I’m not in New York. So I haven’t been able to confirm or deny earlier reports directly with top brass. Thankfully, Publishers Weekly reporter Jim Milliot has some concrete information, now that some of the Los Angeles Times staff is in New York promoting their yearly book awards:
Both LAT editor James O’Shea and book editor David Ulin said the paper is committed to providing extensive book coverage, including reviews. But while O’Shea said he had rejected a suggestion from his predecessor that he kill the Sunday book review, he hinted that it may not remain a stand-alone section.
Milliot has determined that the Saturday option is still being seriously considered, but that O’Shea is “looking for a way to make the section part of the main paper.”
So the good news is that books remain something of a priority for the Los Angeles Times, but the bad news is that the LATBR may very well be folded in with another section, the newspaper equivalent of the B-movie on a double bill. Some priority.
If books really matter with the Los Angeles Times, does it not make sense to find a way to bolster the stand-alone section? If it is a matter of advertising revenue, then why not devote resources to selling ads that aren’t just literary. Literary people aren’t bookworms who never leave their apartments. They don’t just buy books. They also go to restaurants, attend concerts, and spend money in other non-literary ways. And yet, as Milliot reports, the only ads in the February 25 LATBR were “a classified ad for a ghostwriting service and a tiny Borders ad for a signing for David Mamet.” I’m wondering, given this advertising paucity, whether the advertising people at the Los Angeles Times are truly busting their humps here. Or are they trying to kill off the LATBR by ignoring non-literary advertising potential? Have they, for example, considered talking with the people attending the upcoming Festival of Books to find out what their non-literary interests are?
Perhaps the answer here is to launch a campaign to save the LATBR as a stand-alone section. This worked several years ago when the San Francisco Chronicle canned its stand-alone book section and readers responded with 400 e-mails and phone calls. The stand-alone section was revived.
Having written a few reviews for the LATBR, I can tell you that the staff there is seriously committed to turning out a quality book section. Hell, they’re smart enough to catch my bullshit and have demanded that I do better. Because of this, the editing I’ve received there has been among some of the best I’ve received as a writer. While certain East Coast editors named Sam have treated speculative fiction as mere baubles, I should point out that, where Steve Wasserman turned the LATBR into a stifled and pretentious rag, David Ulin has, after a little more than a year on the job, found his sea legs, regularly turning out a pleasant medley of informed and occasionally quirky reviews that puts some of his East Coast contemporaries to shame. (But the NYTBR devoted last week’s section to Tom McCarthy’s Remainder! Surely, it’s turning a corner! Well, Ulin was there two weeks before and he was smart enough to assign it to Tod Goldberg.)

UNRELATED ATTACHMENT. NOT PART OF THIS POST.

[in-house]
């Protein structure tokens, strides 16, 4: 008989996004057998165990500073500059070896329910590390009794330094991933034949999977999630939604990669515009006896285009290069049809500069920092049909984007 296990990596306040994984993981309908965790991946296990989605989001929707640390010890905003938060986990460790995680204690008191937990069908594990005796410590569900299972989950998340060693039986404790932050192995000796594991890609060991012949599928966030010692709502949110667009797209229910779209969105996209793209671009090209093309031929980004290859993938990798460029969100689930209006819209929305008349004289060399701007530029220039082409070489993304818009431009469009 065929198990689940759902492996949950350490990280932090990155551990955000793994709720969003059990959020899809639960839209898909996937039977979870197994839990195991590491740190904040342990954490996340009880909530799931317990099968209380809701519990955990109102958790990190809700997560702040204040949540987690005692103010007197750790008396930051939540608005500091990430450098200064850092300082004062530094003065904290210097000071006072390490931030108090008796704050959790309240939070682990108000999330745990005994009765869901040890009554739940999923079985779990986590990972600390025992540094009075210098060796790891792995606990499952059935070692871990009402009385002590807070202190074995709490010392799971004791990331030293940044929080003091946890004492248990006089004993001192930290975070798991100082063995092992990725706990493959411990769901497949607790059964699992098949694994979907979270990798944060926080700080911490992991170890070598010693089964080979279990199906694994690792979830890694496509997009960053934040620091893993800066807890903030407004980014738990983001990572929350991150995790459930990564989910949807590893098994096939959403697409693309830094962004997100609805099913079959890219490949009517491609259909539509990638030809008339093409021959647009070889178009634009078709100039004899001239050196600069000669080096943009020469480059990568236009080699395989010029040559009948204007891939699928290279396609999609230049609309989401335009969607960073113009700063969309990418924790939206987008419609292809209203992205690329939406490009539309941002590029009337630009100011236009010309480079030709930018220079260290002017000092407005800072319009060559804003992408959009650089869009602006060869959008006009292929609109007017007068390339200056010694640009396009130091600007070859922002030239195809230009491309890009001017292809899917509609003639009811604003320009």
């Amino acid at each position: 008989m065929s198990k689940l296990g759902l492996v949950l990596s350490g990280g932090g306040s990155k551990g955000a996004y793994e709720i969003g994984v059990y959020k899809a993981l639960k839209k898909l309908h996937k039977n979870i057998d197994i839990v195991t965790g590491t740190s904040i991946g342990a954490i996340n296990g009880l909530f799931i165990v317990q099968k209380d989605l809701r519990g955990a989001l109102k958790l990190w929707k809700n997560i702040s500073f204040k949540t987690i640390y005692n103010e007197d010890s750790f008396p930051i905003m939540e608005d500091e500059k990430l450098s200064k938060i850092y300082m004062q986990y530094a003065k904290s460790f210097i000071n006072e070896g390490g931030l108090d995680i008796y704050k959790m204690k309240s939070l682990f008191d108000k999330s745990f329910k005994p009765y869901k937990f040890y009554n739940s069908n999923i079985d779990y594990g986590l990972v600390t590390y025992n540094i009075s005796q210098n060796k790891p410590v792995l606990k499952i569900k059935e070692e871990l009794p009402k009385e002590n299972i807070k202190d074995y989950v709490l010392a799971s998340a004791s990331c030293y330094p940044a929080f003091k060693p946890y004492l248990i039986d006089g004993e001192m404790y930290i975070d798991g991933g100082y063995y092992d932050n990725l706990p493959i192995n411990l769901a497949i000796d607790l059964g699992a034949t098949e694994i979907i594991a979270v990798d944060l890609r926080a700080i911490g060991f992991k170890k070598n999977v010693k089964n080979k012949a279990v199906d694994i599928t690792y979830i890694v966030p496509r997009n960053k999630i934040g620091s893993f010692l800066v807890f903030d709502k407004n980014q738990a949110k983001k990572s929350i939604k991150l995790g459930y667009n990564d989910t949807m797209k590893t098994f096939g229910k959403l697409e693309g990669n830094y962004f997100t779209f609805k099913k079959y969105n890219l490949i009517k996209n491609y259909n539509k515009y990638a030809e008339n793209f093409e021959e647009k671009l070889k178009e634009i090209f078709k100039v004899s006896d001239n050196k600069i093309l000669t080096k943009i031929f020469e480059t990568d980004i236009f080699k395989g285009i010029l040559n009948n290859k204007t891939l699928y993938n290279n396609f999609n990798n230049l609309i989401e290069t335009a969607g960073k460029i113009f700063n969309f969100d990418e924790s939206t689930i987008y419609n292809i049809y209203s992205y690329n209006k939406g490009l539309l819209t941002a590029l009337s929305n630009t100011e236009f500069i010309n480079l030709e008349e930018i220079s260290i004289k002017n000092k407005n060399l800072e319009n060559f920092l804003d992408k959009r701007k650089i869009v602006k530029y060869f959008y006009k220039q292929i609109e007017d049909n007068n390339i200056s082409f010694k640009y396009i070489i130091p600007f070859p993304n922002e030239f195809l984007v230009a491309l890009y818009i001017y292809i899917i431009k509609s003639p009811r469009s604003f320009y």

The Los Angeles Times was the first American newspaper to devote column inches to China Miéville’s Un Lun Dun, allowing the reviewer to treat the book seriously (well, the hack writer involved here also cracked jokes, so perhaps this isn’t the best example). He’s interested in quirky pair-ups, such as having Glen David Gold covering Anders Nilsen’s Don’t Go Where I Can’t Follow. And he’s even smart enough to enlist the Other Ed to cover Philip K. Dick’s lost novel.
In other words, the LATBR is everything the NYTBR isn’t, clued into the latest books (many of them a bit off the beaten track) and actively recruiting fresh voices to cover them (instead of, like Tanenhaus, disparaging them), standing proudly with Washington Post Book World, the Boston Globe, Newsday, the San Francisco Chronicle and The Philly Inquirer for some of the best review coverage in the country. It would be a great shame to see these accomplishments marginalized.